Jensen was also ordered to pay costs of $3,752.
On 9 June 2019, the rink had to be cleared after some patrons and visitors developed headaches and became nauseous.
The court heard two children, including one who twice lost consciousness, required oxygen treatment at hospital.
A WorkSafe investigation found carbon monoxide emissions in the exhaust from an LPG powered ice resurfacing machine, that was regularly used to polish the rink, exceeded recommended levels.
The court heard the machine was defective and had not been properly maintained or tuned to minimise the levels of carbon monoxide in the exhaust emissions.
There was also no monitoring of carbon monoxide levels being undertaken at the rink and tests found inadequate ventilation meant dangerous carbon monoxide levels inside spread through the building rather than dispersing.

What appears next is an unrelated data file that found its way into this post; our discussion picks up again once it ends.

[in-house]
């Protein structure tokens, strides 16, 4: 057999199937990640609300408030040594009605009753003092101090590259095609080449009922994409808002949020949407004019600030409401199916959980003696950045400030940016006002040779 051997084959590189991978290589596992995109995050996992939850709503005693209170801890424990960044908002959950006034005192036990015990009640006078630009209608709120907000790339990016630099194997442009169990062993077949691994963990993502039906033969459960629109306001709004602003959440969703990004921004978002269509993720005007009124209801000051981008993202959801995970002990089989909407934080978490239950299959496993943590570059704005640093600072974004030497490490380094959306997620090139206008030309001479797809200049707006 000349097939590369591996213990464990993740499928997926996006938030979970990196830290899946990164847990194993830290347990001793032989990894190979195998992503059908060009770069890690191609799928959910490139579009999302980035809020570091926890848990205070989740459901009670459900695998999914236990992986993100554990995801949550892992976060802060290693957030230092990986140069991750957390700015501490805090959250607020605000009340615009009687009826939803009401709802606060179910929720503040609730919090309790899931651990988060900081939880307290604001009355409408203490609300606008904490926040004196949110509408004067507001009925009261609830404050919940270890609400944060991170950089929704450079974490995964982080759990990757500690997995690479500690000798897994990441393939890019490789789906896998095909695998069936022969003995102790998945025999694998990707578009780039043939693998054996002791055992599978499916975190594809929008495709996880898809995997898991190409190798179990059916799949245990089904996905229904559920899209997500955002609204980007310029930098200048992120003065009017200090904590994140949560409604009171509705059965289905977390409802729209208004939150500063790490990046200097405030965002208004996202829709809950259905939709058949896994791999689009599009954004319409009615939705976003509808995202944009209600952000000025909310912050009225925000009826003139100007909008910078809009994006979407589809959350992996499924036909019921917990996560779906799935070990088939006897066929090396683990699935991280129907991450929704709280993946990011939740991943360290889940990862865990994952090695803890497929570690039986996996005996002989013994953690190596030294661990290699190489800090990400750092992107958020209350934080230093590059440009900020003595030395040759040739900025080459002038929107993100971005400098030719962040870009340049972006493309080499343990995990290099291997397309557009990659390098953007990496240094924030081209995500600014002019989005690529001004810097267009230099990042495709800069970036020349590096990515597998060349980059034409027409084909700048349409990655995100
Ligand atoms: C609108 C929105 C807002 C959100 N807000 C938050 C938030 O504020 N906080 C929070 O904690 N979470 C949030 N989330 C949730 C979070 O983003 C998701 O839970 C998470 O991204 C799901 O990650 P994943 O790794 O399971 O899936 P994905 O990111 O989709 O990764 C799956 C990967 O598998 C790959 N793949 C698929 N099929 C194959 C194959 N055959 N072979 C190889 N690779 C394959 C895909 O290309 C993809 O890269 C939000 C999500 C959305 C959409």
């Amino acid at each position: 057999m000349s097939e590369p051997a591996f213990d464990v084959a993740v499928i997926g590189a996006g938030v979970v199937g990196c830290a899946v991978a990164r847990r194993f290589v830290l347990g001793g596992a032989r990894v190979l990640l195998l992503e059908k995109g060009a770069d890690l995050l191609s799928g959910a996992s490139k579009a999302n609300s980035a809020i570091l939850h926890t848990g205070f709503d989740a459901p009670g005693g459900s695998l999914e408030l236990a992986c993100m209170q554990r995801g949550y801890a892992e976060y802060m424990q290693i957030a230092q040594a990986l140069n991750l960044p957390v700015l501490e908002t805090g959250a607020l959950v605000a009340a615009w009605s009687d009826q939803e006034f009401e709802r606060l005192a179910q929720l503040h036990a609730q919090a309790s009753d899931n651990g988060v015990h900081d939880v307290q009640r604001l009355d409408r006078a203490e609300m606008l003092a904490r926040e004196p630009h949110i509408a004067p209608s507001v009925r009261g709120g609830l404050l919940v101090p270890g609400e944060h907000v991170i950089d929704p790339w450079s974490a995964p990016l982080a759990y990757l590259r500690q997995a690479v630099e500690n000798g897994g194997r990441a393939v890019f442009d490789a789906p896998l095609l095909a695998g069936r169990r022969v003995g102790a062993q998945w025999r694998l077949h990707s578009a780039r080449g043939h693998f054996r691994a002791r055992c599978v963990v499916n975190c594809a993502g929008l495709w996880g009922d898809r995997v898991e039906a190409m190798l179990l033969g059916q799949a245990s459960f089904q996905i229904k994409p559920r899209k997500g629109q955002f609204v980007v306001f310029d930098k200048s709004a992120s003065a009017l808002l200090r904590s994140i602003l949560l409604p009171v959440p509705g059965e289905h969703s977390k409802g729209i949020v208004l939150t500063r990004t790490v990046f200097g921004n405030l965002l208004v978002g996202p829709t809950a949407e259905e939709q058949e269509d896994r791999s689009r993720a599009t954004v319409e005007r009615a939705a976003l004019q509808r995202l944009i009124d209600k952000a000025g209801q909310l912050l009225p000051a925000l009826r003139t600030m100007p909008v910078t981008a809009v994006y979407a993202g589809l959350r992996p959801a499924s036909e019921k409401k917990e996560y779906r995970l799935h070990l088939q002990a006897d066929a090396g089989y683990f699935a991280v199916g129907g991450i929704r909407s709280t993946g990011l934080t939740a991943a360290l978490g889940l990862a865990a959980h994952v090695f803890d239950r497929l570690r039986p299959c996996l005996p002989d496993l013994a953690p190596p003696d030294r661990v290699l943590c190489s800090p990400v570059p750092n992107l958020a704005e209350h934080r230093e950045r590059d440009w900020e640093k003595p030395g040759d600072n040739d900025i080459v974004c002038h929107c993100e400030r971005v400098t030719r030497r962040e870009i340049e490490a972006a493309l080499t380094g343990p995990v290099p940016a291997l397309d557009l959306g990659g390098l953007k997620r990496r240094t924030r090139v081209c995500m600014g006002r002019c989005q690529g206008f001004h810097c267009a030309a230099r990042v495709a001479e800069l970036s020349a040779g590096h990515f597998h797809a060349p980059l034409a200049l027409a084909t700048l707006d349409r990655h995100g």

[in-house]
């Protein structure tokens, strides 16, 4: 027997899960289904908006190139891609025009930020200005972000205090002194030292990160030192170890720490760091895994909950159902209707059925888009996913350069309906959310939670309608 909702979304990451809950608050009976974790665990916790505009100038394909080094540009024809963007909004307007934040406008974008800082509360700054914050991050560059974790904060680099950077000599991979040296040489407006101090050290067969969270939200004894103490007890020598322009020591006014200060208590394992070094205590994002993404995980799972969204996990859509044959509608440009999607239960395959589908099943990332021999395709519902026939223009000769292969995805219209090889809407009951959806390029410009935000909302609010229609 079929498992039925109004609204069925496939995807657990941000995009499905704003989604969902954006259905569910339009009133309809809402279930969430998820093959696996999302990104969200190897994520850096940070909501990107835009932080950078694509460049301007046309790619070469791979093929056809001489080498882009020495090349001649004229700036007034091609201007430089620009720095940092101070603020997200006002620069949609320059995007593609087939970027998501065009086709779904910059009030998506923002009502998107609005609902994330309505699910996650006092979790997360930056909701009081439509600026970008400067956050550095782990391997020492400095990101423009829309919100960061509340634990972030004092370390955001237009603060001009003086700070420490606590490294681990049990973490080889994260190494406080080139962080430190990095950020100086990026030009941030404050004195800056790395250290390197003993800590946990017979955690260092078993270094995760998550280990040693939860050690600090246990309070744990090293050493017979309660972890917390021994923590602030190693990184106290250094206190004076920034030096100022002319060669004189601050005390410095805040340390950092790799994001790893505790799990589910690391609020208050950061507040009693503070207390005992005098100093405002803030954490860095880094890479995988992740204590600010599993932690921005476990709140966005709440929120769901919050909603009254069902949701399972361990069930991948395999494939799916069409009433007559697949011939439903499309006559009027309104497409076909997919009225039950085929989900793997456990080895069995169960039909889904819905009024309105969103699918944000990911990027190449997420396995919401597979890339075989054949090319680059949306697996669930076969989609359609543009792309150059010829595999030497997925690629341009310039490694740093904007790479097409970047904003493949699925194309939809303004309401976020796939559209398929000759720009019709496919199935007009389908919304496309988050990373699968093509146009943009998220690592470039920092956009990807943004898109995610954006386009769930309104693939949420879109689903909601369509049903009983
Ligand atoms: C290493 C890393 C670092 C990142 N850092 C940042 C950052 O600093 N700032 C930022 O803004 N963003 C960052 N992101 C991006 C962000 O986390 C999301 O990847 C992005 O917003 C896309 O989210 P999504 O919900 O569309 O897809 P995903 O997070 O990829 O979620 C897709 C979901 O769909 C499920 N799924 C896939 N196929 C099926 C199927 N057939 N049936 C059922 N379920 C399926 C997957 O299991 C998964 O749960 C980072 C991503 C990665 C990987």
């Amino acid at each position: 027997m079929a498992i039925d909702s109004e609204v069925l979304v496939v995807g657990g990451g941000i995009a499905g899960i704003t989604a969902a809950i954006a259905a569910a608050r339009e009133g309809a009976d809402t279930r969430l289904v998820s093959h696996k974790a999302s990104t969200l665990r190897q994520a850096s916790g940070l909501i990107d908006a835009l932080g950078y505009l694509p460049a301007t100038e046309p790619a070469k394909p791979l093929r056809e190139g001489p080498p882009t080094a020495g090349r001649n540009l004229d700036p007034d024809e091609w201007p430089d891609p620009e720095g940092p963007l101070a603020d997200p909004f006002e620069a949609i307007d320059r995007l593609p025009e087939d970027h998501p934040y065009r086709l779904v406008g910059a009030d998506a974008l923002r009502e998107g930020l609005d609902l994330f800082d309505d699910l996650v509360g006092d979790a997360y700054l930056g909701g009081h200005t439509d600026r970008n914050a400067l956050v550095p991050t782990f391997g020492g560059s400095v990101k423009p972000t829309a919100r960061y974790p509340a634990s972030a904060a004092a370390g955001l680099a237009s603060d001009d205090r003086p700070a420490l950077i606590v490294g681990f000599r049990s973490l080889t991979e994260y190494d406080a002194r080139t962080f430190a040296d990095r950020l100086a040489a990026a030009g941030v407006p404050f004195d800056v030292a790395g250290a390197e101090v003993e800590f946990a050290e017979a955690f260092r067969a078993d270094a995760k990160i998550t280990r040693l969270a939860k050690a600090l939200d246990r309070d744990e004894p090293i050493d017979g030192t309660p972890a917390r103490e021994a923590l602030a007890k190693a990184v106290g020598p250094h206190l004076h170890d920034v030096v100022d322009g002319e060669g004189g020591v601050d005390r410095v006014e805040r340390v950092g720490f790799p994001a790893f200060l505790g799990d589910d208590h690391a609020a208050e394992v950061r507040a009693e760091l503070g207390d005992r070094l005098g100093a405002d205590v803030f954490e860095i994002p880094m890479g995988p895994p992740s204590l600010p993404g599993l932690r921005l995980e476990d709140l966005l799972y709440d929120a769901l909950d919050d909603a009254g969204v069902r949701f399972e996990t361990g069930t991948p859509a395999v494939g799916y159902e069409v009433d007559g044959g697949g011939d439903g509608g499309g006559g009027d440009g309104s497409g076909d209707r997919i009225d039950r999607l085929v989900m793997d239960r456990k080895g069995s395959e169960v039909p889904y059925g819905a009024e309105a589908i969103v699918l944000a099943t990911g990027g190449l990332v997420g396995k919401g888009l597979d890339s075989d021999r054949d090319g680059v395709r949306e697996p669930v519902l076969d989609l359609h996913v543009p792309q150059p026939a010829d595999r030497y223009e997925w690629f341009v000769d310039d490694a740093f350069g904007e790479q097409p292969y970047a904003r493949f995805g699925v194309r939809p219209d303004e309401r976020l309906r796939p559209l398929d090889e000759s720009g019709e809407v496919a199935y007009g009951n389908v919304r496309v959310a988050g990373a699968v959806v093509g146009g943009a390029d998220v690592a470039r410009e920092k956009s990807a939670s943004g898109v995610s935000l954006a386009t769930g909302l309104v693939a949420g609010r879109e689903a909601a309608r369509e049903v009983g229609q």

WorkSafe Executive Director of Health and Safety Andrew Keen said it was good luck rather than good management that the patrons and visitors at the rink did not sustain more significant injuries.
"Carbon monoxide affects the body's ability to carry oxygen to organs and can be a silent killer. Because the gas is colourless, odourless and tasteless, it is extremely difficult to identify dangerous levels without suitable detectors."
"WorkSafe will not hesitate to prosecute businesses or employers who fail to do everything possible to protect the health and safety of their workers or patrons."